Leaf spring


A leaf spring is a simple form of spring commonly used for the suspension in wheeled vehicles. Originally called a laminated or carriage spring, and sometimes referred to as a semi-elliptical spring, elliptical spring, or cart spring, it is one of the oldest forms of springing, appearing on carriages in France in the mid-17th century in the form of the two-part elbow spring (as the illustrated example from Lisbon), and from there migrating to England and Germany.[1][2]

17th-century coach spring in Lisbon Carriage Museum
A traditional semi-elliptical Hotchkiss leaf spring arrangement. On the left, the spring is connected to the frame through a shackle.
Leaf-spring front independent suspension. Front-wheel-drive Alvis, 1928
Independent front suspension by transverse leaf spring. Humber, 1935
Independent front suspension by semi-elliptical springs. Mercedes Benz 230 W153, 1938
Leaf spring on a German locomotive built by Orenstein-Koppel and Lübecker Maschinenbau
Three-quarter-elliptic leaf spring on a carriage.

A leaf spring takes the form of a slender arc-shaped length of spring steel of rectangular cross-section. In the most common configuration, the center of the arc provides location for the axle, while loops formed at either end provide for attaching to the vehicle chassis. For very heavy vehicles, a leaf spring can be made from several leaves stacked on top of each other in several layers, often with progressively shorter leaves. Leaf springs can serve locating and to some extent damping as well as springing functions. While the interleaf friction provides a damping action, it is not well controlled and results in stiction in the motion of the suspension. For this reason, some manufacturers have used mono-leaf springs.

A leaf spring can either be attached directly to the frame at both ends or attached directly at one end, usually the front, with the other end attached through a shackle, a short swinging arm. The shackle takes up the tendency of the leaf spring to elongate when compressed and thus makes for softer springiness. The shackle provides some degree of flexibility to the leaf spring so that it does not fail when subjected to heavy loads.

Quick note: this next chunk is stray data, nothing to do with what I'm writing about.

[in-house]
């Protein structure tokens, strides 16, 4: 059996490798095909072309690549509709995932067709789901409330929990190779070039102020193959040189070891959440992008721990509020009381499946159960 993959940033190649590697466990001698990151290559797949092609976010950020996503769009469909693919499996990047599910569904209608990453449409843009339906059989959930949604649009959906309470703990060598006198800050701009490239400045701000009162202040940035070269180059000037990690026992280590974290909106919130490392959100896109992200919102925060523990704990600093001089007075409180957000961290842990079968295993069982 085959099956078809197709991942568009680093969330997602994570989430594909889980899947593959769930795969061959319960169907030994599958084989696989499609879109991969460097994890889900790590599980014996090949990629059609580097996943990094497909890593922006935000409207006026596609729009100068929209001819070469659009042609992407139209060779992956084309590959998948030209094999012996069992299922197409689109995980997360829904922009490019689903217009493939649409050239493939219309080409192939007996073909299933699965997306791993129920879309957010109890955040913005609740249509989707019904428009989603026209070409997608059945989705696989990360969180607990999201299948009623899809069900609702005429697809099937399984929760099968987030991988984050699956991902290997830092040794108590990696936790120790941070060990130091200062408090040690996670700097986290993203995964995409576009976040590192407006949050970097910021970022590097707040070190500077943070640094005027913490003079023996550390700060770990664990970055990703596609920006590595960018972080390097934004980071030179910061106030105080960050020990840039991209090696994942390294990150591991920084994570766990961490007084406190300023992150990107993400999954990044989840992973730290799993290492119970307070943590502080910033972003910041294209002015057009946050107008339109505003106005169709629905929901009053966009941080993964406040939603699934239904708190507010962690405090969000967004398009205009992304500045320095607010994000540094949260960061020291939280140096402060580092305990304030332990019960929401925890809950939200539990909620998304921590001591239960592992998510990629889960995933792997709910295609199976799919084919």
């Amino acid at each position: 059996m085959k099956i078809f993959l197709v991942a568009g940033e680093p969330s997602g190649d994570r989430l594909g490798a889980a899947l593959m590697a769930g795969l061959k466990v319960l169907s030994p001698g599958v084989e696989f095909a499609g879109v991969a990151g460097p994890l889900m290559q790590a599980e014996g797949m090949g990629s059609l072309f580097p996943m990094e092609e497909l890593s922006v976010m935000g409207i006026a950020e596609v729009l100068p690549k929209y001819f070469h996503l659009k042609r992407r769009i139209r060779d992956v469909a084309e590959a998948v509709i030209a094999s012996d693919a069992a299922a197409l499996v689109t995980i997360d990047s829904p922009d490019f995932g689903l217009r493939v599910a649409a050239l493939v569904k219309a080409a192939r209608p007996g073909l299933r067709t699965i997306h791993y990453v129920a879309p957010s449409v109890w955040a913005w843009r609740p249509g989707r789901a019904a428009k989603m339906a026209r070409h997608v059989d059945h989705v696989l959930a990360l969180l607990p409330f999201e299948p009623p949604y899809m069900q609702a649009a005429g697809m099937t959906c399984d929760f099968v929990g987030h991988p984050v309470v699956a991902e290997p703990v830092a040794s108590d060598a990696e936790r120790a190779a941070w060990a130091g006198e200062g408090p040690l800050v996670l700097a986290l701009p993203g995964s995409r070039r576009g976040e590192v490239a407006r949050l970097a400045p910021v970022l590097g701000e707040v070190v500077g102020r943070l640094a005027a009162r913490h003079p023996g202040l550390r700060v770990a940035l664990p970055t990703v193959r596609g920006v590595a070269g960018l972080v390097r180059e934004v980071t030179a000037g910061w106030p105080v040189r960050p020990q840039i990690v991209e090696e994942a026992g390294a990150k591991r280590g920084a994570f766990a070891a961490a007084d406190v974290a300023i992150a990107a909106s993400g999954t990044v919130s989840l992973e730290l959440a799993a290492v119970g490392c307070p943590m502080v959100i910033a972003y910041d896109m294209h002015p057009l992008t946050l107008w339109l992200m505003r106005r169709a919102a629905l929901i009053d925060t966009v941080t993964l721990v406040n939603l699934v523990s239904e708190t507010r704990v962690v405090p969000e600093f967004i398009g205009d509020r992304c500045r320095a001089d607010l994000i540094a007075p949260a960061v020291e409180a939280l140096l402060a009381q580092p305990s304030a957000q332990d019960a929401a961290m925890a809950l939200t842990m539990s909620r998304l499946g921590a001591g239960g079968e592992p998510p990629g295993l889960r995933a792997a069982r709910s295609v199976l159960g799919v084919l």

Some springs terminated in a concave end, called a spoon end (seldom used now), to carry a swiveling member. In many late 1990s and early 2000s trucks, the leaf spring is connected to a Hinkle Beam ball joint.

The leaf spring has seen a modern development in cars. The 2016 Volvo XC90 has a transverse leaf spring in high tech composite materials, a solution that is similar to the C7 Chevrolet Corvette. This means a straight leaf spring, that is tightly secured to the chassis, and the ends of the spring bolted to the wheel suspension, to allow the spring to work independently on each wheel. This means the suspension is smaller, flatter and lighter than a traditional setup.


There are a variety of leaf springs, usually employing the word "elliptical". "Elliptical" or "full elliptical" leaf springs, patented in 1804 by the British inventor Obadiah Elliott, referred to two circular arcs linked at their tips. This was joined to the frame at the top center of the upper arc, the bottom center was joined to the "live" suspension components, such as a solid front axle. Additional suspension components, such as trailing arms, would usually be needed for this design, but not for "semi-elliptical" leaf springs as used in the Hotchkiss drive. That employed the lower arc, hence its name. "Quarter-elliptic" springs often had the thickest part of the stack of leaves stuck into the rear end of the side pieces of a short ladder frame, with the free end attached to the differential, as in the Austin Seven of the 1920s. As an example of non-elliptic leaf springs, the Ford Model T had multiple leaf springs over its differential that were curved in the shape of a yoke. As a substitute for dampers (shock absorbers), some manufacturers laid non-metallic sheets in between the metal leaves, such as wood.

Elliot's invention revolutionized carriage design and construction, removing the need for a heavy perch and making transportation over rough roadways faster, easier, and less expensive.[3]